Support provided by employee assistance programmes, occupational health specialists, mental health, and through insurances such as cashplans, private medical insurance, group risk products can make a significant positive impact in supporting employees manage their health problems. This support in turn can lead to stronger productivity and performance in the workplace. Conversations about supporting workers with long-term health problems need to happen now, be joined up and be aimed at empowering people via working practices.

The challenge for the benefits industry is how to help employers support their people who have health conditions to stay, and thrive, in work. This is where a good benefits programme is key for employers, so that they can take positive action to support employees who are managing health conditions and to manage sickness absences more effectively. UK workplaces can play a vital role in improving people’s health and wellbeing.


Changing mindset

A recent Loughborough University study found work factors affected the behaviour of those with long-term health conditions (including mental health, musculoskeletal, neurological and respiratory), meaning some people did not manage their condition at work despite needing to (4). However, those workers who had manager support, including work flexibility, were more likely to manage their health. Workers experiencing difficulties in fitting managing their health around the job or anticipating stigma in the workplace, managed their condition less well. This can have a major impact on workplace productivity, quality, and customer experience.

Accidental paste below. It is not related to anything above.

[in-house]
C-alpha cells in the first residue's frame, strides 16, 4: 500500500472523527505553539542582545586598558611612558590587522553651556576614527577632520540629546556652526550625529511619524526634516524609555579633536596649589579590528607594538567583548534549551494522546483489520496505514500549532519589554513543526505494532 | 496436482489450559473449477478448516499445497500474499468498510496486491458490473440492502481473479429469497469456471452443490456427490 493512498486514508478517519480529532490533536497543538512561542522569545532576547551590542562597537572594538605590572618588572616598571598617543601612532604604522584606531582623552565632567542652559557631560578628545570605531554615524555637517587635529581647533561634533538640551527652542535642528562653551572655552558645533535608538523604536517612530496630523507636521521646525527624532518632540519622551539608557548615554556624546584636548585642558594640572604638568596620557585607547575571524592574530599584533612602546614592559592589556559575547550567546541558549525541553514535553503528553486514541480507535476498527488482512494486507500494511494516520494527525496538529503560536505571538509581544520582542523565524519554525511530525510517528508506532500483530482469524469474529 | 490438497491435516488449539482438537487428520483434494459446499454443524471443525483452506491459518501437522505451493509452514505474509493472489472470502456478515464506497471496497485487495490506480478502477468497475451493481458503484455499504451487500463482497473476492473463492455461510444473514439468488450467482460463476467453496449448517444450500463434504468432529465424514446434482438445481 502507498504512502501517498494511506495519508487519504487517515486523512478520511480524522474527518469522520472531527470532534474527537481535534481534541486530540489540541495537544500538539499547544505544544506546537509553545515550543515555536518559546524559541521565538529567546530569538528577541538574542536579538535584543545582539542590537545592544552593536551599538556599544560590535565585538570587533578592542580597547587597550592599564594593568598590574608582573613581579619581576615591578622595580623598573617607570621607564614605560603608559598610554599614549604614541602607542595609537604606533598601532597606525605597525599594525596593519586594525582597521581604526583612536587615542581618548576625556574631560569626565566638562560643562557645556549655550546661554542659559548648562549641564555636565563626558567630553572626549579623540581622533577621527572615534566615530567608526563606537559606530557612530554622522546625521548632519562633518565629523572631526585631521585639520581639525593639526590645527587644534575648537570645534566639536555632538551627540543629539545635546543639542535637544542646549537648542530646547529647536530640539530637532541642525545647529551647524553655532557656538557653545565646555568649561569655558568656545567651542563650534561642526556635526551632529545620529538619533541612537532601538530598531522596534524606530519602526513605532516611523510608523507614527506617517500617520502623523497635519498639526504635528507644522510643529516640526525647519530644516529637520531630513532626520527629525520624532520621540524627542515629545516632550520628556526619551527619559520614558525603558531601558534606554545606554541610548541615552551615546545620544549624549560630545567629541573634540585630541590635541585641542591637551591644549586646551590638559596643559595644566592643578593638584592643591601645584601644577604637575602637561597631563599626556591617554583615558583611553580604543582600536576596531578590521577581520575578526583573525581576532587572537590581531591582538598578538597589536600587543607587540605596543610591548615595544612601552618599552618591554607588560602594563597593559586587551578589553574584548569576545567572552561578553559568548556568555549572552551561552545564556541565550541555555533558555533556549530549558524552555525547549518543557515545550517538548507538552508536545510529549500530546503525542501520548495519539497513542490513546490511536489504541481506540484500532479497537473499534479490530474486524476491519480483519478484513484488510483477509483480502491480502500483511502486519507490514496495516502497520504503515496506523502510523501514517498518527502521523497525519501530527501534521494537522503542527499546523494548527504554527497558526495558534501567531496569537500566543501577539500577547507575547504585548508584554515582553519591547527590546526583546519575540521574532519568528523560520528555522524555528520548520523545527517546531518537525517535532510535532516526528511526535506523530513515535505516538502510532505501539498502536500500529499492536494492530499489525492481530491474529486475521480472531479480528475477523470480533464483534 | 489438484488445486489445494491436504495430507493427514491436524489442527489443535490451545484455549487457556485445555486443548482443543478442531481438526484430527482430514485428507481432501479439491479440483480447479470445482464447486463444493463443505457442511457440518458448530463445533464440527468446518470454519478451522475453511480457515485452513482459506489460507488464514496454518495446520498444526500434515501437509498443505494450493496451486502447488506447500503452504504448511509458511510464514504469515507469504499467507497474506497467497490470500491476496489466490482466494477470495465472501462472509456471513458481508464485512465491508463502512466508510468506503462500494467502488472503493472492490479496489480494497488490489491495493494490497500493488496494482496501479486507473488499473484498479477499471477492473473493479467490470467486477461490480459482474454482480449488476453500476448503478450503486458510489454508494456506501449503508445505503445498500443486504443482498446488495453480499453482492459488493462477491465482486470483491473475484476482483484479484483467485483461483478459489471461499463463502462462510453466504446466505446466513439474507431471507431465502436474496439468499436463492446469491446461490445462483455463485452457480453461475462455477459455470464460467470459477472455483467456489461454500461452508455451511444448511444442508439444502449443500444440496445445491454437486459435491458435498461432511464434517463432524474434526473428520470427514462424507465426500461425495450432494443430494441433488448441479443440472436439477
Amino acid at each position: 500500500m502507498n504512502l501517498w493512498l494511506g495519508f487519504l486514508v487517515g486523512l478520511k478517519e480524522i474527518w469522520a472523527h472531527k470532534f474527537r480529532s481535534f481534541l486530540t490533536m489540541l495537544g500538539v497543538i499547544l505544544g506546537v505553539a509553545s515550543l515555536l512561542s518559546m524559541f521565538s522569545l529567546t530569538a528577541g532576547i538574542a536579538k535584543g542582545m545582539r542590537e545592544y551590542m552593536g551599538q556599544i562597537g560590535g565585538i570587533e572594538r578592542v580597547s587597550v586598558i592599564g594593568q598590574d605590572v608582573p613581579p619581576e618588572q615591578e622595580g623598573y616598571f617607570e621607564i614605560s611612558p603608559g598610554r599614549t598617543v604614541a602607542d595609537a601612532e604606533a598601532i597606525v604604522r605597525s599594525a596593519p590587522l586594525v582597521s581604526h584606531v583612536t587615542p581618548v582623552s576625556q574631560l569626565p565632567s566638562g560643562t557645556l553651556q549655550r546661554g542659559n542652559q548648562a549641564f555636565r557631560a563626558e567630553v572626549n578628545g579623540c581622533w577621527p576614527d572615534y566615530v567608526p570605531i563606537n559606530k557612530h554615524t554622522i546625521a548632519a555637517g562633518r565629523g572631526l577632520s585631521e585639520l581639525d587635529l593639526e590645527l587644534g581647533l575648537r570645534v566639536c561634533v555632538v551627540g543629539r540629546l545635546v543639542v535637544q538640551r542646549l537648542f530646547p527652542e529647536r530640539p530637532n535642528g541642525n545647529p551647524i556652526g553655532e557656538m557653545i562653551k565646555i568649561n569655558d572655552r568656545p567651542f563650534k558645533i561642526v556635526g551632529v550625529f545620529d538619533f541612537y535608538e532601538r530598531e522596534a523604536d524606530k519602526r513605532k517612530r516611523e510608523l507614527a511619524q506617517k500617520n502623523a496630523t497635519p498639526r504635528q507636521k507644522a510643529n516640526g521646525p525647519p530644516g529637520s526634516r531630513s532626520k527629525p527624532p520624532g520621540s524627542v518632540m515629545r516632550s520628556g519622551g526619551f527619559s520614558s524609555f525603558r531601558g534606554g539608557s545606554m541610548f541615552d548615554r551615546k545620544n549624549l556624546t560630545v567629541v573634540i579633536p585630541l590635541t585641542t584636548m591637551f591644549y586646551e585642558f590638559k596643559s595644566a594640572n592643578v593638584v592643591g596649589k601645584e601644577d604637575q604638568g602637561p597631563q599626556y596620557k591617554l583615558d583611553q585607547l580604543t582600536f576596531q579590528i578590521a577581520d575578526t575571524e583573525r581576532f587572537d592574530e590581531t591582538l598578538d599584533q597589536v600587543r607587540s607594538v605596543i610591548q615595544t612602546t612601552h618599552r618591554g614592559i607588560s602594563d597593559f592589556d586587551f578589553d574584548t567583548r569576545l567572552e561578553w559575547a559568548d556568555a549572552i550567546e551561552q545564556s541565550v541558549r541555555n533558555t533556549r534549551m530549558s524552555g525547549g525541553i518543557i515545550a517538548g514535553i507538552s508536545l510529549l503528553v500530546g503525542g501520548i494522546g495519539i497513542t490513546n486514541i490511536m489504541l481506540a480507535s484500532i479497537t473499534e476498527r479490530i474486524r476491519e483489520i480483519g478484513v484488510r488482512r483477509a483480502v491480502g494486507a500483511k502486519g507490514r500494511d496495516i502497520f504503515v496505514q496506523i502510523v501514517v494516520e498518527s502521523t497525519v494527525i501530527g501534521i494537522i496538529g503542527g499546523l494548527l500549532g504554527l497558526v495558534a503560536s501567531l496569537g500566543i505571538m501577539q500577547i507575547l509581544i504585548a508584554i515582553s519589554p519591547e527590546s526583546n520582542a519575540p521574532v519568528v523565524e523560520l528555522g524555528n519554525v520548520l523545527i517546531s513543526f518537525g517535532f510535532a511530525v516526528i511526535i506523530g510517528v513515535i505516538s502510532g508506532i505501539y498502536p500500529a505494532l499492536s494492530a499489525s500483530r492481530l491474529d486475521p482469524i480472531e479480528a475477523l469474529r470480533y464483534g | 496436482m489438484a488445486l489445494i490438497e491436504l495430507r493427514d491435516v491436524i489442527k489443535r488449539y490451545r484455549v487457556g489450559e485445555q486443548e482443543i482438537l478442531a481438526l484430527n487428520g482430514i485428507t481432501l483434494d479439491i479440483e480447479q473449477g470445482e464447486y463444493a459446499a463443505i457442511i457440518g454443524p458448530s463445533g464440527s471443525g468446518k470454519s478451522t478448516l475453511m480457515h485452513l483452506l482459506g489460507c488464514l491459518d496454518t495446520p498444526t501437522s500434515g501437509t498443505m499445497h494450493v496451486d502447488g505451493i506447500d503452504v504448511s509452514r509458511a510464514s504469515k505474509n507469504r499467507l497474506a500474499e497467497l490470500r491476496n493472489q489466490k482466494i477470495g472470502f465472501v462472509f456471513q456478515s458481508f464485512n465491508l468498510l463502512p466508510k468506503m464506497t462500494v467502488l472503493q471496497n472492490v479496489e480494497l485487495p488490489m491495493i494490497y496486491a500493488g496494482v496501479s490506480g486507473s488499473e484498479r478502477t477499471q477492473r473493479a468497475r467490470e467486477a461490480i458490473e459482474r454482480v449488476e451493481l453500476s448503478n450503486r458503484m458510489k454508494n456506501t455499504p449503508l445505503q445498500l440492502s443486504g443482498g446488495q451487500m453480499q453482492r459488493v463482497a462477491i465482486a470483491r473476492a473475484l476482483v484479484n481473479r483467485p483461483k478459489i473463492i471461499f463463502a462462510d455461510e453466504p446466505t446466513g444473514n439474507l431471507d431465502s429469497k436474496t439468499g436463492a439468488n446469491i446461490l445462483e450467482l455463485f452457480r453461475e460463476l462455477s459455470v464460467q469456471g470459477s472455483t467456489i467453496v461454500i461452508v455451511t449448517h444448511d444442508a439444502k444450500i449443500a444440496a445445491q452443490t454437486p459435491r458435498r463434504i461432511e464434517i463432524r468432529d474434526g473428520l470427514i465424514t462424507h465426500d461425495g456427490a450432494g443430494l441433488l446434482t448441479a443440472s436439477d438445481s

The research found some workers felt clinical advice was not always needed to make workplace changes, but it suggested those employers who do not provide support do so because they are ill-informed about this. It raised the question of why supporting employees with better self-managing health at work support is not viewed as essential, particularly, because of the COVID-19 pandemic more workers could now be affected by long-term health problems.

The research made clear that employers and especially line managers have a critical role but need guidance. A psychosocial model of workplace self-management support for long-term health conditions is needed to help managers prompt conversations with workers about self-managing long-term health problems. Long-term ill-health can lead to people’s premature work exit and are often characterised by a person needing to self-manage them without colleague support.

The goal for all employers should be around the following steps:

  • supporting employees who have long term health problems
  • identify their health support needs
  • look at how a benefits programme can target the required workplace support
  • target KPIs too improve employees’ health and work outcomes.

The result will be gains in productivity, better staff engagement and higher moral.


Next steps

Employers in the UK have the potential to play a pivotal role in helping to achieve a much wider and more sustainable integration of health and well-being, and disability inclusive practices at work to support their employees, who have long term health problems.


Wojciech Dochan

Managing Director, Bravo Benefits

Provider of the SmartHive Platform

Smart Hive is an integrated, cost effective employee benefits platform that provides your employees with access to all their health and wellbeing benefits in one place. Talk to a member of our team today or book your very own demonstration.



  2.; Long covid: How to define it and how to manage it. BMJ2020;370doi: 07 September 2020) Cite this as:BMJ2020;370:m3489
  3. GRiD